Costa Verde Naturist beaches
Accommodation list for Galicia
I am cursed by the fact that Galicia has so many fine sites to offer as I would undoubtedly run out of space if I were to describe them all. However I shall endeavor just to describe the top three or four,
On with Galicia –
The region offers Spain’s most articulated coastline with a total of over 5.000 km of actual shoreline which is divided between its rocky shoreline, 1000 plus beaches, coves and fiords, some of which extend up to 30 km inland.
Exactly 744 of these places are actually usable bathing beaches so you will excuse me if I don’t name them all.
The first naturist beaches we visit is the very popular beach of Barrañan, a small section of this beach actually named Conbouzas is used entirely for Naturism.
It’s popularity is due to it’s proximity to the ancient city of La Coruña, Conbouzas is but a short 12 km away from it’s city center.
Again this small section of Barrañan (Conbouzas) is surrounded by high green covered mounts giving the illusion of total isolation from the urban areas which one finds nearby.
The Naturist beach itself is small by comparison to it’s neighboring main textile beach in all approximately 1.5 km of beach backed both by the high mounts surrounding Conbouzas and extensive sand dunes on its textile side followed by rich and fertile agricultural land.
The sea can often be very choppy here and high waves are not uncommon even on the calmest of days.
La Costa Verde Naturist Castro De Barona
Passing by many extraordinary and unbelievable scenic beaches we arrive at our next stop Castro De Baroña, officially known as Area Longa.
This, the cot of Galician Naturism, is situated next to an ancient bronze-age town from which the beach takes it’s name.
Due to the popularity of this site, the beach has an insufferable number of textiles which completely overrun the beach on weekends squeezing the Naturists to both ends, many of which are offended by this intrusion of the textile public on an official Naturist beach.
Without shame or any exhibitionist reasons, they state their claim to the beach by parading among the textiles and refusing to be shoved to one corner by the majority.
The beach is well signed as a Textile free beach but still the prudes persist.
This is not the beach for you if a majority of textiles on a beach intimidate you.
To find it, turn into the driveway of the restaurant Castro Baroña at kilometer 58 of the C- 550 national road. From here it is a 1 km walk down a gentle slope to the beach.
Many more idyllic places exist from here along the way to our next stop.
Most notable is the area of O’ Grove in the province of Pontevedra, which offers a profusion of beaches and coves for Naturist use all within walking distance of one another.
La Costa Verde Naturist peninsula of Cangas de Morrazo
Having once arrived at the peninsula of Cangas de Morrazo we can stay on the C-550 road until we arrive at km 111, near the small village of Hio and then head for playa Barra.
Playa Barra must be said is one of Galicia’s, if not Spain’s, best Naturist beaches.
It has ended the pearl of Galician Naturism.
I say this with many considerations in mind, set in an idyllic setting, backed by extensive sand dunes which are blanketed by a thick forest of pines and facing the very wide mouth of the Vigo fiord which in turn is protected from the force of the Atlantic by the Cíes Isles.
Playa Barra is well protected from harsh seas so common of this coast by these features and more, it’s white fine sand stretches for 1300 meters from end to end and has an average width of about 30 meters where hundreds of people enjoy this little piece of paradise as God intended.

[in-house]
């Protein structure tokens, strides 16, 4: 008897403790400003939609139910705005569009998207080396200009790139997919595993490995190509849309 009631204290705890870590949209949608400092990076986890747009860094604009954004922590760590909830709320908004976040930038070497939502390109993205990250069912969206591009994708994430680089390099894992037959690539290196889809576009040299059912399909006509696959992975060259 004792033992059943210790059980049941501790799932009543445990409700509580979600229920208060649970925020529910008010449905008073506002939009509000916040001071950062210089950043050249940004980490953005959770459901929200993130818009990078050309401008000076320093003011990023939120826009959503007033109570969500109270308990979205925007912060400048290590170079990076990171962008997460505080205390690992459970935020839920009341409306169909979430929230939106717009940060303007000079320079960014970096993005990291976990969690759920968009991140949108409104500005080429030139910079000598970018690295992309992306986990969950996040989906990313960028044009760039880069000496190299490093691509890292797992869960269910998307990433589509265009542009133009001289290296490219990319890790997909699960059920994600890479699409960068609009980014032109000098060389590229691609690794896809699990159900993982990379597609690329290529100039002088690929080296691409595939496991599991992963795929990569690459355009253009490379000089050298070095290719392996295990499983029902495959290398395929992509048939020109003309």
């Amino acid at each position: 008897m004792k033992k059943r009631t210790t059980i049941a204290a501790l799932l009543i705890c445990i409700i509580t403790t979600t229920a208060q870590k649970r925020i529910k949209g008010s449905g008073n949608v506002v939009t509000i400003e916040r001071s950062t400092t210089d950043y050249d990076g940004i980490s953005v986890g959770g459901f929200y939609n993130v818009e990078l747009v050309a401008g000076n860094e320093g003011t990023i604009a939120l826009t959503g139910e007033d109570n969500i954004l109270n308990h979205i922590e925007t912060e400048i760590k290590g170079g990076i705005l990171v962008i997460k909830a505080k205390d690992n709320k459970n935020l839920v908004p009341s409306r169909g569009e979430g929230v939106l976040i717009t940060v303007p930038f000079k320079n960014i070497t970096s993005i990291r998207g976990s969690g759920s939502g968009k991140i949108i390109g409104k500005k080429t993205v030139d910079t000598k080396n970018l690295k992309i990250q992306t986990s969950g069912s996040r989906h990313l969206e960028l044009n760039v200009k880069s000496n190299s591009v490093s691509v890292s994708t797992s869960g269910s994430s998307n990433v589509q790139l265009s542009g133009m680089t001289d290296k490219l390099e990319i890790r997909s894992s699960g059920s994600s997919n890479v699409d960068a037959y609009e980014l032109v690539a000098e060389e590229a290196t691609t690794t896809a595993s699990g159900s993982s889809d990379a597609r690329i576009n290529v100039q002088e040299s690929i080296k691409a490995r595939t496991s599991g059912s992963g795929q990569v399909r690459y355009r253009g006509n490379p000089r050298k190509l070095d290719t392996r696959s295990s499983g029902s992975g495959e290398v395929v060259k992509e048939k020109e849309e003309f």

It’s waters are shallow and calm and ideal for children to play and swim in.
The absence of any permanent structure, adds to the atmosphere and complete integration with nature culminates in a completely relaxing and thoroughly enjoyable day.
The only sign of urban madness is when the time comes to retrieve one’s vehicle.
Unfortunately, due to the immense popularity of this beach, all the access roads are usually packed full with cars and it can be quite difficult to find a parking space or get out of one.
Parking is on a bumper to bumper basis, although several small private parking areas are provided at reasonable costs.
These do get full very quickly, so come early and stay late if you plan to visit.
End of the Green Coast La Costa Verde
To end our tour of The Green Coast we must, without a doubt, stop by Figueiras beach, yet another fine example of what this region has to offer to the Naturist of naturist beaches.
Playa Figueiras is not on the mainland but on the isle of Monteagudo, which forms part of the Cíes Islands situated as stated above in the mouth of the Vigo Fiord.
To reach the island, ferries can be boarded from Vigo’s main harbour or Cangas on the north side of the fiord.
The isle lays about 7 nautical miles from these ports and the ferry ride takes approximately 50 minutes.
There are no cars on the island and the only possible overnight accommodation is a small camping site.
The whole island group has been turned into a natural reserve and some very impressive panoramic views of the Vigo Fiord and its surroundings can be enjoyed from the top of its highest mount: Monte Faro.
La Costa Verde Naturist beaches
Accommodation list for Vigo
Playa Figueiras faces slightly inland and is offered protection from the Atlantic by its northern peek, Mount Agudo.
The beach is only 500 meters north from the boarding dock so it is easy to find. The very nature of the island, extremely whitish sand, gives a good all-round tan. It’s waters, although cool, are extremely clean and clear.
They are also calm and safe for small children to play in. Sheltered as it is from the Atlantic, the weather influences a shortage of a cooling sea breeze and this is most noticeable where temperatures on this side of the island can reach the high thirties or forties quite often in summer.
Luckily the beach is surrounded by a thick pine forest where one can find shelter from the scorching heat if a dip in the sea is not always to your liking or convenience.
That concludes our whirlwind tour of La Costa Verde. Next time you are thinking of a holiday in Spain … think Green, where getting close to nature is only natural!
Tourist Board estimates that around 1.5million tourists visit Spain every summer with the express aim of practicing naturism.